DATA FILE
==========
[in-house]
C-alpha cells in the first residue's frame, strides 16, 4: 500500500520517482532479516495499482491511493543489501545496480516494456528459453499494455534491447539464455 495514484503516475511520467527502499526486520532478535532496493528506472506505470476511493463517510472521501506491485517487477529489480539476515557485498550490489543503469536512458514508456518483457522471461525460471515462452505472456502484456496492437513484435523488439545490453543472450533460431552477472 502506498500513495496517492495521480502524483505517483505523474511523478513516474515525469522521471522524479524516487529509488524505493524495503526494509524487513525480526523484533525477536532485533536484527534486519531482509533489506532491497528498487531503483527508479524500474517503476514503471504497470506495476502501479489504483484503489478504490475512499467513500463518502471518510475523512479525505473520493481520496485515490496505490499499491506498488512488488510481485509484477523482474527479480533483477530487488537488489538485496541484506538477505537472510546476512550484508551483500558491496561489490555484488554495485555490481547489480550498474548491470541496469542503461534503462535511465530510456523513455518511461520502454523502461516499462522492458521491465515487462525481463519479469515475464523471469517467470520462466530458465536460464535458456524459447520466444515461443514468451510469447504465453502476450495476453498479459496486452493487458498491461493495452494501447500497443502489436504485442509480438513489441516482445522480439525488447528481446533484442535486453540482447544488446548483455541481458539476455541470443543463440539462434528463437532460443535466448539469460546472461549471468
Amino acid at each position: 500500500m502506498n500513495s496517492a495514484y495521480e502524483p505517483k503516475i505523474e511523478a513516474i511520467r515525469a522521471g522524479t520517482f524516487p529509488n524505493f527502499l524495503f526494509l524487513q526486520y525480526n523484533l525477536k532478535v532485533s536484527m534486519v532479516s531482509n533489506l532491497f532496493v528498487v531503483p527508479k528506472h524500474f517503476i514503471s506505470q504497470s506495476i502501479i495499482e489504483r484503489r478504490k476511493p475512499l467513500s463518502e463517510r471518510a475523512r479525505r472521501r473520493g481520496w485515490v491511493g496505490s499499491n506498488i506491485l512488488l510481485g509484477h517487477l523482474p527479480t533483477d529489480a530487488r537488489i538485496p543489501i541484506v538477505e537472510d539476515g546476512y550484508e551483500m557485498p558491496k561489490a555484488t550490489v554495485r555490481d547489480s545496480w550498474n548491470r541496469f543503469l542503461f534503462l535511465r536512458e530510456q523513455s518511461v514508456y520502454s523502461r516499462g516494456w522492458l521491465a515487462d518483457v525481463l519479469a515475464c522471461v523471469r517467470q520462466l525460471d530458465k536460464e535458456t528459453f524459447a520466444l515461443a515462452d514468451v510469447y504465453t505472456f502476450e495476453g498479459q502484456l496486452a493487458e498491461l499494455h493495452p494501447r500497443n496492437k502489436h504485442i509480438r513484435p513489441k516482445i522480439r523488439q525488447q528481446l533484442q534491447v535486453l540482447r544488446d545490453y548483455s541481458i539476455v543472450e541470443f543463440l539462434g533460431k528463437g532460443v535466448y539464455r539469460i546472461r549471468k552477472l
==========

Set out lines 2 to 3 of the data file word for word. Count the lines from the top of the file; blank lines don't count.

C-alpha cells in the first residue's frame, strides 16, 4: 500500500520517482532479516495499482491511493543489501545496480516494456528459453499494455534491447539464455 495514484503516475511520467527502499526486520532478535532496493528506472506505470476511493463517510472521501506491485517487477529489480539476515557485498550490489543503469536512458514508456518483457522471461525460471515462452505472456502484456496492437513484435523488439545490453543472450533460431552477472 502506498500513495496517492495521480502524483505517483505523474511523478513516474515525469522521471522524479524516487529509488524505493524495503526494509524487513525480526523484533525477536532485533536484527534486519531482509533489506532491497528498487531503483527508479524500474517503476514503471504497470506495476502501479489504483484503489478504490475512499467513500463518502471518510475523512479525505473520493481520496485515490496505490499499491506498488512488488510481485509484477523482474527479480533483477530487488537488489538485496541484506538477505537472510546476512550484508551483500558491496561489490555484488554495485555490481547489480550498474548491470541496469542503461534503462535511465530510456523513455518511461520502454523502461516499462522492458521491465515487462525481463519479469515475464523471469517467470520462466530458465536460464535458456524459447520466444515461443514468451510469447504465453502476450495476453498479459496486452493487458498491461493495452494501447500497443502489436504485442509480438513489441516482445522480439525488447528481446533484442535486453540482447544488446548483455541481458539476455541470443543463440539462434528463437532460443535466448539469460546472461549471468
Amino acid at each position: 500500500m502506498n500513495s496517492a495514484y495521480e502524483p505517483k503516475i505523474e511523478a513516474i511520467r515525469a522521471g522524479t520517482f524516487p529509488n524505493f527502499l524495503f526494509l524487513q526486520y525480526n523484533l525477536k532478535v532485533s536484527m534486519v532479516s531482509n533489506l532491497f532496493v528498487v531503483p527508479k528506472h524500474f517503476i514503471s506505470q504497470s506495476i502501479i495499482e489504483r484503489r478504490k476511493p475512499l467513500s463518502e463517510r471518510a475523512r479525505r472521501r473520493g481520496w485515490v491511493g496505490s499499491n506498488i506491485l512488488l510481485g509484477h517487477l523482474p527479480t533483477d529489480a530487488r537488489i538485496p543489501i541484506v538477505e537472510d539476515g546476512y550484508e551483500m557485498p558491496k561489490a555484488t550490489v554495485r555490481d547489480s545496480w550498474n548491470r541496469f543503469l542503461f534503462l535511465r536512458e530510456q523513455s518511461v514508456y520502454s523502461r516499462g516494456w522492458l521491465a515487462d518483457v525481463l519479469a515475464c522471461v523471469r517467470q520462466l525460471d530458465k536460464e535458456t528459453f524459447a520466444l515461443a515462452d514468451v510469447y504465453t505472456f502476450e495476453g498479459q502484456l496486452a493487458e498491461l499494455h493495452p494501447r500497443n496492437k502489436h504485442i509480438r513484435p513489441k516482445i522480439r523488439q525488447q528481446l533484442q534491447v535486453l540482447r544488446d545490453y548483455s541481458i539476455v543472450e541470443f543463440l539462434g533460431k528463437g532460443v535466448y539464455r539469460i546472461r549471468k552477472l